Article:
Eagerness. Placidness. Consternation. Enthusiasm.

All are emotions which J1s wear on their faces as they embark on their journey in VJC. As varied as they can be, years in the teaching industry have made these emotions a common sight for life-long educator Ms Ek. Like gum which has been chewed one too many times, a new batch of students does not promise the breath of fresh air students did years ago.

A VJC principal for 3 years,  River Valley principal for 7, and an economics teacher for 13, she has become a veteran of hellos and goodbyes, witnessing the passing of a multitude of cohorts.

Before her address to the J1s, Ms Ek stood outside the PT, waiting for the new batch to stream in, and that was when our curious reporters approached her. What was she thinking about? As she stood there, she couldn’t help but start to admire the different promotional art pieces pasted onto the surrounding walls. Ranging from the serene farmers to the fiery gladiators, the wall outside the PT was adorned with a myriad of different pieces of art by each OG, each trying to catch the attention of passers-by.  Most students will only consider the visual aspects of these creations, but Ms Ek looked at the wall of art in a very pragmatic light.

“Will the paint on the wall come off if we take these down? Are these stuck on with bluetack?”

She then went forward to inspect the drawings stuck onto the wall, below the board of SC presidents. She gently pulled back one of the pieces of paper and saw that a thin layer of paint had come out. Turning to our reporters, she joked that she would give a paintbrush to students and have them repaint the wall. 


Chuckling to herself, she started examining the wall for other signs of weatheredness. That’s when her attention was drawn towards the board of past SC presidents and scholarship recipients. With faint nostalgia, she started naming off her old students, all of which left an impression on the coast of her mind.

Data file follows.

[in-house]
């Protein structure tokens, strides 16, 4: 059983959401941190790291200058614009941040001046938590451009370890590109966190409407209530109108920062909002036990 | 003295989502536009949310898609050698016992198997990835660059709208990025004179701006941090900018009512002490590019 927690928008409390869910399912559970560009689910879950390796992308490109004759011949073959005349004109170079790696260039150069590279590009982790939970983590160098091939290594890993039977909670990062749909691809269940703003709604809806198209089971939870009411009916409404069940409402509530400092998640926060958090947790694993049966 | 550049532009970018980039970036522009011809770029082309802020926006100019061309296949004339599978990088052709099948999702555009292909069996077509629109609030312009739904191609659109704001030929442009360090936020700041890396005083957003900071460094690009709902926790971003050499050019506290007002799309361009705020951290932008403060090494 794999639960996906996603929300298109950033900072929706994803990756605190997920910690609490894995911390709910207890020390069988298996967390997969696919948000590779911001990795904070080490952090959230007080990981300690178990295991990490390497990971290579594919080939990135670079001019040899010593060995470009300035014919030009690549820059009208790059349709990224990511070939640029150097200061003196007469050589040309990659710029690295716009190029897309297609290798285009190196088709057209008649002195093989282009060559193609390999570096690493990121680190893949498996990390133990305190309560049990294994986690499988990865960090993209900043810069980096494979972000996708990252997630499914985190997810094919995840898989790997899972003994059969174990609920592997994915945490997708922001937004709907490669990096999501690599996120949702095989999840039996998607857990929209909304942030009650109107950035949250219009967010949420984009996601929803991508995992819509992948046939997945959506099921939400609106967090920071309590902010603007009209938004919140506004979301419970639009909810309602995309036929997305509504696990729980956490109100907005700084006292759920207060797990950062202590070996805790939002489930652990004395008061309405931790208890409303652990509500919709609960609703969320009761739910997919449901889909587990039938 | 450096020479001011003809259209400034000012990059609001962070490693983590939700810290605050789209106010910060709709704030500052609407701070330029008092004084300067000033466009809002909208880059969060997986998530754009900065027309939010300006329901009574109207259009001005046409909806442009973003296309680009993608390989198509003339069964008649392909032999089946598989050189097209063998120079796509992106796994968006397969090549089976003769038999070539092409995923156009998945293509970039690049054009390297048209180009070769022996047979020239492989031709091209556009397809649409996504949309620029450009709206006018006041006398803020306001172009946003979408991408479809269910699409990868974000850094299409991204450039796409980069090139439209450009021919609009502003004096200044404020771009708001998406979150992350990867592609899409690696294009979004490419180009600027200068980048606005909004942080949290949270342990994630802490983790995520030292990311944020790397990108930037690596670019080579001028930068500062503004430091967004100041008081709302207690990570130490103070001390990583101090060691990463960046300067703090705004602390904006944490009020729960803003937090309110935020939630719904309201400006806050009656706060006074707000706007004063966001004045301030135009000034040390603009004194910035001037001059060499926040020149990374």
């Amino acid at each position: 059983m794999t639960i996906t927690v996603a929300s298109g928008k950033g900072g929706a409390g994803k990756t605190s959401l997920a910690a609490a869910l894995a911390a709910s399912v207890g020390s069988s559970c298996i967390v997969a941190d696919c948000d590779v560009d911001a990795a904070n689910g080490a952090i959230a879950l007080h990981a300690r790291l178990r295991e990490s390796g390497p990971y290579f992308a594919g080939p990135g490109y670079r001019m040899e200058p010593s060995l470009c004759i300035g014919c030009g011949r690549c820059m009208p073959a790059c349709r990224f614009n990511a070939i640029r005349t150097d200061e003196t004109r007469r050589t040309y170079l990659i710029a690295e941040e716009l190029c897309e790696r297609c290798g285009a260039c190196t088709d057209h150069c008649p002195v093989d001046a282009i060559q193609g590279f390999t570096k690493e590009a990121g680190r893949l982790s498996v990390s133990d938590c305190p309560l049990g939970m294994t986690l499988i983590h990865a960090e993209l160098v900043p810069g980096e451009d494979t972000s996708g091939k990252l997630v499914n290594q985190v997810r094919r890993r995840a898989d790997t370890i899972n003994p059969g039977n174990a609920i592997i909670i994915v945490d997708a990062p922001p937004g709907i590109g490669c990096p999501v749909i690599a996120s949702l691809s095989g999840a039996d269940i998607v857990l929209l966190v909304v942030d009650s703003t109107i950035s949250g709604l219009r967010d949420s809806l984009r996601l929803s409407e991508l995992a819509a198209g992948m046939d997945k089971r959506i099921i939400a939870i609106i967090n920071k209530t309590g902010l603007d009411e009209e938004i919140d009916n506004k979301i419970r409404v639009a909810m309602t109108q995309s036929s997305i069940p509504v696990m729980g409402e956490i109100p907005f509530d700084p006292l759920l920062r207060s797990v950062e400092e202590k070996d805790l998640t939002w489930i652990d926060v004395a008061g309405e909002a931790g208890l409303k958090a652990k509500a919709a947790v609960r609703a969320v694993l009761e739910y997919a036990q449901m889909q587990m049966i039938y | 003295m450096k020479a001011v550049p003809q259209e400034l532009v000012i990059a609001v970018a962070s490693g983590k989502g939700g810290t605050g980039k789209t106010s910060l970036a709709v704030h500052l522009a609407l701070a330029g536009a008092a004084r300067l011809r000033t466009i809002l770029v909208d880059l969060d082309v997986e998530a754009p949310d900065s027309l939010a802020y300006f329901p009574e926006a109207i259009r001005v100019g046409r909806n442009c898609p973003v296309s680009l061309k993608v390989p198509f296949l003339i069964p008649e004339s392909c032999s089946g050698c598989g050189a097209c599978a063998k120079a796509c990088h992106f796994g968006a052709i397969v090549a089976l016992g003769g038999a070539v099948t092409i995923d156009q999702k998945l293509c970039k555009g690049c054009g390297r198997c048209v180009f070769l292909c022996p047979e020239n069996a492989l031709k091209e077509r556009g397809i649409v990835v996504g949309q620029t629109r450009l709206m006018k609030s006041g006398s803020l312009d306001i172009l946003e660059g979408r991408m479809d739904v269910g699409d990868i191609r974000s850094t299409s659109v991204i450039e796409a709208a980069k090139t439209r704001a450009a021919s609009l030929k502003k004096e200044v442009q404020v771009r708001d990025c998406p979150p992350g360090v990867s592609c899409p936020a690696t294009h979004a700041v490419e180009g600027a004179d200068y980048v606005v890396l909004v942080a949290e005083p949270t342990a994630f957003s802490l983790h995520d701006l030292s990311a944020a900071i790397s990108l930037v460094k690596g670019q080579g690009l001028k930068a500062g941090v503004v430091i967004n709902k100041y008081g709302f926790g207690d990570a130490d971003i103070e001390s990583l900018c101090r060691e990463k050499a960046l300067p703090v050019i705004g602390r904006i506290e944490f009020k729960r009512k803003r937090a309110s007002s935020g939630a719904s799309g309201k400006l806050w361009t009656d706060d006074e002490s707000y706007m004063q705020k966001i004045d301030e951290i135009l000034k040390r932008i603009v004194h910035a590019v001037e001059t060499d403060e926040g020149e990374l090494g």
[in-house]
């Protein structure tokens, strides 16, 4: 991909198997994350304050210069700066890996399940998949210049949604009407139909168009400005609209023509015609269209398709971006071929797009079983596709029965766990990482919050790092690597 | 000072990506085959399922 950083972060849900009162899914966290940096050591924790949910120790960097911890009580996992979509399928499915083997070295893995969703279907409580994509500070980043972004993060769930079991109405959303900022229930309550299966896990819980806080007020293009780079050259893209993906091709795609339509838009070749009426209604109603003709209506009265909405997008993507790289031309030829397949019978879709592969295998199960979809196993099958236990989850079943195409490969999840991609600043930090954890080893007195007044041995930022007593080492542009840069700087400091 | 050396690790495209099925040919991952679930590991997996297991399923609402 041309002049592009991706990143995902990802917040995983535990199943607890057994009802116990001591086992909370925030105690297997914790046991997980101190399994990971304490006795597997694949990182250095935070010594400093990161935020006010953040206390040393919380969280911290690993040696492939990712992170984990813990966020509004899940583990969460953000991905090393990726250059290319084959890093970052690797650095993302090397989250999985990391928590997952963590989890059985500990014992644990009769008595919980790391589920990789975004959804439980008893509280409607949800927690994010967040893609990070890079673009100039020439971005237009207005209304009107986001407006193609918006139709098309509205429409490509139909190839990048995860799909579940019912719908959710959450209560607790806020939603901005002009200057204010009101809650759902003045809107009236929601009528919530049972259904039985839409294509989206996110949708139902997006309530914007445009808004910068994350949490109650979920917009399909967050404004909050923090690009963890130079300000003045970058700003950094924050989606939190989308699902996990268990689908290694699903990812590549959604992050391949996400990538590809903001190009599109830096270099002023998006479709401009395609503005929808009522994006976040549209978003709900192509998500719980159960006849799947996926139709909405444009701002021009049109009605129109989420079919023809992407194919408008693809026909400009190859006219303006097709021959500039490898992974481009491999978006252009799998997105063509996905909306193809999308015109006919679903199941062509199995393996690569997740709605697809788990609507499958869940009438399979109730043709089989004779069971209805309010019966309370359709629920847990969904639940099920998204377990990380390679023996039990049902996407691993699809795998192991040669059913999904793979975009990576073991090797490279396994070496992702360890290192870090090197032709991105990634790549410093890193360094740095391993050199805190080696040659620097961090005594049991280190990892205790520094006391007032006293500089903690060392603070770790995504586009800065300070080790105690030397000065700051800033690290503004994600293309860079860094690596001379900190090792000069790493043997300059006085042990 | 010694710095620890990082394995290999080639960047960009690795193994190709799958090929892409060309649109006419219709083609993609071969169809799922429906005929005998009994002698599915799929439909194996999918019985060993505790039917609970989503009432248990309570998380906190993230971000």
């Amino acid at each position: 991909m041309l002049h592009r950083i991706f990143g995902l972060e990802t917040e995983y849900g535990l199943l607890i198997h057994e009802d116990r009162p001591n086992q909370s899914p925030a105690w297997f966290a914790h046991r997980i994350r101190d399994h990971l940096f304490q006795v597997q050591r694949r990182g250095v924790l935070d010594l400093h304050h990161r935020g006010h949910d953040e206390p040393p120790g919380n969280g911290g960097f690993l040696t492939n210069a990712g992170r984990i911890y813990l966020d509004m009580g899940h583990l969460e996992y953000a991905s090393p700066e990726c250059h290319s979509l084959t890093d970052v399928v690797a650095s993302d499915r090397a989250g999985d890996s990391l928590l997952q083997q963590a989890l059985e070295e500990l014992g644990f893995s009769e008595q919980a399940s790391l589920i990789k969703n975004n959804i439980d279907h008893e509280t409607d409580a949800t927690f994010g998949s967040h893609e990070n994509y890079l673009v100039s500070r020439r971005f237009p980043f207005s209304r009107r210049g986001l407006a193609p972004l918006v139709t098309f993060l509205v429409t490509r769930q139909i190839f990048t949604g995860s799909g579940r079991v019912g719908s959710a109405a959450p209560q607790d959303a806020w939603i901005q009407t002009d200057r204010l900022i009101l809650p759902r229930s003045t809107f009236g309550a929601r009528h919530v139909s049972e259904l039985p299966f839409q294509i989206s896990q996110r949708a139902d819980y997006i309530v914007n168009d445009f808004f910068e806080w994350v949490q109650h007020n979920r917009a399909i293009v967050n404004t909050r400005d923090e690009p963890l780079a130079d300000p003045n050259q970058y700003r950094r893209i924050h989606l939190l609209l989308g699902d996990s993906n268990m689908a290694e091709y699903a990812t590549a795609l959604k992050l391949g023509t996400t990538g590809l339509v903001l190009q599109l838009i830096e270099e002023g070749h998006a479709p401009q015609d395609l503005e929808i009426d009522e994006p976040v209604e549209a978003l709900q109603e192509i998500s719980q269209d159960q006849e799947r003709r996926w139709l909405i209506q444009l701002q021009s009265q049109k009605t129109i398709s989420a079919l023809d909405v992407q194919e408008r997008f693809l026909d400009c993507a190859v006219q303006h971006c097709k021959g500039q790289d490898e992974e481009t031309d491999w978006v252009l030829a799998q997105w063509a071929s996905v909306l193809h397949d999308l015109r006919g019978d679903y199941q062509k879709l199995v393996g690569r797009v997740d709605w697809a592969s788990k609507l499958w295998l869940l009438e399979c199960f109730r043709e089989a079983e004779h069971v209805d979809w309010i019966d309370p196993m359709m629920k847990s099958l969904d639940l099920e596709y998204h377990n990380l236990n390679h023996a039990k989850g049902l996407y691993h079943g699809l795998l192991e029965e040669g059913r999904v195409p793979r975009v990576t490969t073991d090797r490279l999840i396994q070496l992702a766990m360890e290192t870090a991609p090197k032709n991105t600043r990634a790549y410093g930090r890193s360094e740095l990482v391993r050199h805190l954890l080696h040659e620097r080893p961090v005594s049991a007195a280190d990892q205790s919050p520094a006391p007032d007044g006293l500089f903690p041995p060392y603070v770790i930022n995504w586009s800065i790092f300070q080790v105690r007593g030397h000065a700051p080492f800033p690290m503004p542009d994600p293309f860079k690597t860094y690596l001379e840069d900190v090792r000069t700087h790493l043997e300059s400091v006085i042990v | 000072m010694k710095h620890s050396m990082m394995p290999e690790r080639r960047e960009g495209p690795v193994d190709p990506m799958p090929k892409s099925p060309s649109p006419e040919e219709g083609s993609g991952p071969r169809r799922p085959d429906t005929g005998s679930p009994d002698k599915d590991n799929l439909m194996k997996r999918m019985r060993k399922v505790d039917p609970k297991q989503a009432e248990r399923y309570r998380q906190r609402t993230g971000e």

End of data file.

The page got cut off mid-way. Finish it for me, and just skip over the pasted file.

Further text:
“1987, that’s my first batch of students,” she mumbled as she ambled past the plaques.

Ms Ek started to list off student after student, even adding how old they were and what their current job is, all off the top of her head. Curious, we asked her how she knew all their jobs in such great detail, especially since they all graduated long ago. Ms Ek gave a small chuckle and explained that they are her current colleagues and that her oldest student is 45 years old now. After close to three decades, student-teacher bonds still hold true.

The board of SC presidents and scholarship recipients serve as goals for students of VJC. For those listed on the boards, it provides a level of glory and distinction, to honour them for their achievements. But for Ms Ek, and many other senior teachers in VJC, it serves as a window to the past. Glancing at the board ushers back memories formed many years ago, igniting a warm, homely feeling inside each of their hearts.

As current students of VJC, we started to wonder whether we would remember our teachers 10, 20, 30 years down the road. Would they remember us?


Snapping back to the present, Ms Ek proceeded to the Performance Theatre to give her speech to a whole new batch of Victorians, many years younger than the students she taught before.

This brief encounter with Ms Ek, actually made us feel a little bit insignificant. Across a teacher’s career, a whole spectrum of students are met. Different shapes and sizes, thoughts and ideas, histories and futures. When students eventually graduate from VJC, some leave their photos in the yearbook, some leave their graffiti in the treehouse, some leave their name on the board of honours. But is that all they will remember us by?

What will YOU be remembered by?

Zhan Hao, 15S49

Mark Cheng, 15S48



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